So close, and yet...
|Just Cause 2 (FPS)||The Witcher 2 (FPS)||Battlefield 3 (FPS)|
|Samsung Series 7 Gamer||47||28||29|
These results are taken at each machine’s native 1920 x 1080 resolution, at the highest settings (with Ubersampling disabled, in The Witcher 2). They were also collected while the Series 7 Gamer was plugged in, as the GPU throttles down when the machine isn’t tethered to an outlet. All told, the Series 7 Gamer’s results are strong: just shy of 30 frames per second on Battlefield 3 at ultra settings and a 1080p resolution is nothing to scoff at, particularly when getting to a solid 30 frames per second is simply a matter of dialing down the anti-aliasing (or switching to high settings, which remain gorgeous and net an average of 41 frames per second). Whether or not the extra performance you’ll get out of the M17x is worth $700 is up to you.
The Series 7 Gamer remained pleasantly zippy throughout my time with it, and while you’ll faster load times and better general performance with a solid state drive (or a large cache drive), getting around Windows wasn’t an issue. In most non-gaming applications, you probably won’t notice much difference between the Gamer and the M17x. The Gamer’s 2.3GHz Core i7-3610QM CPU is only 300MHz shy of the M17x’s 2.6GHz Core i7-3720QM. Samsung’s machine offers twice as much RAM (16GB versus Alienware’s 8GB), but you’d be hard pressed to see much difference there. The 8GB iSSD express cache won’t be a seriously limiting factor; the biggest effects would generally only be noticed when the machine waking from sleep, or for frequently used applications.
There’s very little bloatware: Norton Internet Security and Online Backup make an appearance, but they were easy enough to silence. Cyberlink’s YouCam and Media Suite offer support for the webcam and Blu-ray player, respectively, and Amazon’s Kindle software is also pre-installed. Xerox’s PhotoCafe is a bit less innocent, running in the background and occasionally popping up a notification to remind me how easy it is to order photobooks — the app will only nag you if you start it up, and it’s trivially easy to remove.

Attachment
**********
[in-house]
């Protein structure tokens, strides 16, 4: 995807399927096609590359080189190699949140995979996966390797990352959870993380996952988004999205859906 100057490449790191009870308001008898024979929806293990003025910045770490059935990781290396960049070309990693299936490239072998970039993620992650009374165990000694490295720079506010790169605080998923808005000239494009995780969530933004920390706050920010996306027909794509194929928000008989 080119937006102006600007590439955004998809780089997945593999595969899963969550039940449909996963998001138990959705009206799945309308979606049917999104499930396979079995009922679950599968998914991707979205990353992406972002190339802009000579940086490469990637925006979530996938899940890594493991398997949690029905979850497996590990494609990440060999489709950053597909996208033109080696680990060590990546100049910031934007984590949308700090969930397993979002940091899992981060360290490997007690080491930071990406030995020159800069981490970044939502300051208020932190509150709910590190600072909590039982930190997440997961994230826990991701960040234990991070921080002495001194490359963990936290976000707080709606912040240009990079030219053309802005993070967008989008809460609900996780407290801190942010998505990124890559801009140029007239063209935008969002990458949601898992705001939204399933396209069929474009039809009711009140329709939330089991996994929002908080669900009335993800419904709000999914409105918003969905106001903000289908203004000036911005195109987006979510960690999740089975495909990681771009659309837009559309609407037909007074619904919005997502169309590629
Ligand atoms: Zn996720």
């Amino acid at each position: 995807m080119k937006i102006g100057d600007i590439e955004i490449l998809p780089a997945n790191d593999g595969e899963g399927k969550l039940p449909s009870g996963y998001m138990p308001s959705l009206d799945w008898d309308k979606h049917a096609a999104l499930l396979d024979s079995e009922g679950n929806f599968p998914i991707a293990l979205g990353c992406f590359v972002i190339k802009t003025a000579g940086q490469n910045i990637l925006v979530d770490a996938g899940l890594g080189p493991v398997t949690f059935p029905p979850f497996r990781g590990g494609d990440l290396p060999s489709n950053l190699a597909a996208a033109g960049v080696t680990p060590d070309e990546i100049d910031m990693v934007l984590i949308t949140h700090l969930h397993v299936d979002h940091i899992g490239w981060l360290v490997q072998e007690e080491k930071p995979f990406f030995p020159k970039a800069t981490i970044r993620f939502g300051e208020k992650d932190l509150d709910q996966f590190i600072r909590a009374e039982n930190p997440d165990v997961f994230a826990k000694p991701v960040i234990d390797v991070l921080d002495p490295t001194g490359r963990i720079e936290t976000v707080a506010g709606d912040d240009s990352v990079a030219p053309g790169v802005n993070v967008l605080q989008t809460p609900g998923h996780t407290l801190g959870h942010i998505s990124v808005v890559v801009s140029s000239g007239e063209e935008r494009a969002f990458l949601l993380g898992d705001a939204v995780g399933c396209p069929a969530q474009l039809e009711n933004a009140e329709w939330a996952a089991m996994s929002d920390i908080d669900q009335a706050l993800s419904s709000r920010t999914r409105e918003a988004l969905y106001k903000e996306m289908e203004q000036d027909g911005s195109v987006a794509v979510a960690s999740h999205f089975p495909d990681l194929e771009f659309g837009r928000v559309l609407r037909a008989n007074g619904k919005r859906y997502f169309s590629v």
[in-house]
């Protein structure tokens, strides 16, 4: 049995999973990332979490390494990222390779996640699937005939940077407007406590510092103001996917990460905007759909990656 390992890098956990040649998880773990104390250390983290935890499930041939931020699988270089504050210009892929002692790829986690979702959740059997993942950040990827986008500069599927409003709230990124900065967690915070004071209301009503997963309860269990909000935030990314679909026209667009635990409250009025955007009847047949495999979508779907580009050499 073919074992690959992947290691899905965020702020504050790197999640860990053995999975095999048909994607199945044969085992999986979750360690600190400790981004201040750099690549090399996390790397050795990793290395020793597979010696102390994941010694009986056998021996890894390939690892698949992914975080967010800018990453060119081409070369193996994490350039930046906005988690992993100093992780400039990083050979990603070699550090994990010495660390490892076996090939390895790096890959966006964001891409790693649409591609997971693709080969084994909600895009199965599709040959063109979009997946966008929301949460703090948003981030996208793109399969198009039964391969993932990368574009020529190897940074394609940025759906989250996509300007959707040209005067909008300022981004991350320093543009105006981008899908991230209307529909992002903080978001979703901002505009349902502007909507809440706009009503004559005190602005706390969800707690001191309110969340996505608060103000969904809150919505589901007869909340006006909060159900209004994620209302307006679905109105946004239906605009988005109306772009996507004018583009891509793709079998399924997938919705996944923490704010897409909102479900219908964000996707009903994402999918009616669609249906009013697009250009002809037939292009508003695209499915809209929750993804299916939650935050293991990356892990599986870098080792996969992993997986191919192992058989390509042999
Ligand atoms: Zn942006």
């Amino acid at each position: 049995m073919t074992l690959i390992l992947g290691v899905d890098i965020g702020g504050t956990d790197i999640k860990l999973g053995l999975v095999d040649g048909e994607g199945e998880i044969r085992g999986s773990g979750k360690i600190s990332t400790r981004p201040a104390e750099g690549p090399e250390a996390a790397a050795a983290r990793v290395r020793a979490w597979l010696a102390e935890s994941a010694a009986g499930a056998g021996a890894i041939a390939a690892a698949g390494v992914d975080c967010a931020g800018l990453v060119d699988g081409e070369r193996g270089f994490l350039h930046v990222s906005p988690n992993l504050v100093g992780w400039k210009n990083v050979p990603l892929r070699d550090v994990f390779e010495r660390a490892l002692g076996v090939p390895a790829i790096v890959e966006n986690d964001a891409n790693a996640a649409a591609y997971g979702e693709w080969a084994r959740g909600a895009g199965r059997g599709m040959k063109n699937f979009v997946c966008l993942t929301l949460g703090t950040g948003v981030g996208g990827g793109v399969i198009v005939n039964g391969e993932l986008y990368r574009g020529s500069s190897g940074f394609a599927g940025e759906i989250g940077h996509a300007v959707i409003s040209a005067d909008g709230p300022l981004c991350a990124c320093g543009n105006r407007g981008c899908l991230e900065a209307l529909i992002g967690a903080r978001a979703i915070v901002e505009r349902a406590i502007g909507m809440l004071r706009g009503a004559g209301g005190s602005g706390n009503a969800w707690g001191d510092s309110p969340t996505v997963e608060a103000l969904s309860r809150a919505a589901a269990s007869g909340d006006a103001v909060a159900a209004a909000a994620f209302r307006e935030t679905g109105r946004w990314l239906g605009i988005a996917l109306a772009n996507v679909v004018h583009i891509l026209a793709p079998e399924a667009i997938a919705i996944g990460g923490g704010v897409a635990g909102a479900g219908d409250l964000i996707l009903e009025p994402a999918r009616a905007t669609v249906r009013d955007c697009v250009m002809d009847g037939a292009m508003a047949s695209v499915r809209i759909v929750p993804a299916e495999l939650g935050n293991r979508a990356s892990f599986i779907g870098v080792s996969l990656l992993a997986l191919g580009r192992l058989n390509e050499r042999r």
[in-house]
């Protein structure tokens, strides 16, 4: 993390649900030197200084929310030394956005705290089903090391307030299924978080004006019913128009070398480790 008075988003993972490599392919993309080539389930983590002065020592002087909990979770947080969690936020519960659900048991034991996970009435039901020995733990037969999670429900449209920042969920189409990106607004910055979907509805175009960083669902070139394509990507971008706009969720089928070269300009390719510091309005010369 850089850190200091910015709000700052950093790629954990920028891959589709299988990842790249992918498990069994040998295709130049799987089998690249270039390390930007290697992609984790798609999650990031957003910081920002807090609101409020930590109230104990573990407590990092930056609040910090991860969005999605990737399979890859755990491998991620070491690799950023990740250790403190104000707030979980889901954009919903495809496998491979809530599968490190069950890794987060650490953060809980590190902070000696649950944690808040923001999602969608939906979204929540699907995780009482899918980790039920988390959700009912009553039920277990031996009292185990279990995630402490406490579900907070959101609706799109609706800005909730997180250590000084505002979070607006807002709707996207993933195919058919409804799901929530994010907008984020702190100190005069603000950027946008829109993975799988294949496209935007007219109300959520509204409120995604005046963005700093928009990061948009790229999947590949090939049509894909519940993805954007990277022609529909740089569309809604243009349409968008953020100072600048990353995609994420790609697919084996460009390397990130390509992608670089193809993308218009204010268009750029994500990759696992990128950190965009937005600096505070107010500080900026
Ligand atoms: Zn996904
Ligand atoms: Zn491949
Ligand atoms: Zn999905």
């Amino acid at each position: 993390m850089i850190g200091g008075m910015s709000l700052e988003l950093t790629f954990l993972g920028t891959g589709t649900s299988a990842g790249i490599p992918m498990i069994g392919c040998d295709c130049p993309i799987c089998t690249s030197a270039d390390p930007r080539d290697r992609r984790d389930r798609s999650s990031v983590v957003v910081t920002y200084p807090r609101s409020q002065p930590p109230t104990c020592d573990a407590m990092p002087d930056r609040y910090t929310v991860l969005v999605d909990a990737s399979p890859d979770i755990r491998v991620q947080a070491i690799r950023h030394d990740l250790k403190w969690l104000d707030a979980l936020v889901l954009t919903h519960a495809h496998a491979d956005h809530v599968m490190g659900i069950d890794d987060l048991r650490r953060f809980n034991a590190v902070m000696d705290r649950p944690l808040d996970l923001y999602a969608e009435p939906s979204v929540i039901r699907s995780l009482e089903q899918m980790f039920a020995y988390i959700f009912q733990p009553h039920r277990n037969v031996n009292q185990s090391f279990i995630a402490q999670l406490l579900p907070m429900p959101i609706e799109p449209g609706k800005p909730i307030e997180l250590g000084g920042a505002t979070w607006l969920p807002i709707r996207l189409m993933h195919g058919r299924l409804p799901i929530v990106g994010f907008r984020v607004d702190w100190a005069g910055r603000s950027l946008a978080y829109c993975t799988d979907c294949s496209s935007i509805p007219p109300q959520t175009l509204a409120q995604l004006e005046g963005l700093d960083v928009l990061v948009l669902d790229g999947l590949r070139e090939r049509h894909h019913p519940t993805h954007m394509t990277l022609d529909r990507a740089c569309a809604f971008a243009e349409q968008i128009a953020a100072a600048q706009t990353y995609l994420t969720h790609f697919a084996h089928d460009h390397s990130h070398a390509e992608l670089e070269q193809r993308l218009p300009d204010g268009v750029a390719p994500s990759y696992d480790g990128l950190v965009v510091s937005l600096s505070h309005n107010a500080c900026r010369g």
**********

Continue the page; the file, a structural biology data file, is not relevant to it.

The rest of the bundled software comes in the form of the various Samsung utilities. These are rather useful, actually: Easy Settings is mapped to the F1 key, and while it’s little more than a front end for settings that are available in Windows (including wireless networks, wallpaper options, and the User Account Control level) it presents them in an attractive, easy to navigate interface. When you’re in Gaming mode, an animated orb appears on the top right corner of the screen (you can move it wherever you’d like) and offers a few more gamer-centric options, including whether or not you’d like Gaming mode to automatically disable the Windows key and touchpad (yes) or limit background applications and services the app determines aren’t necessary (maybe).
Battery, heat and noise
This Gamer won't get out much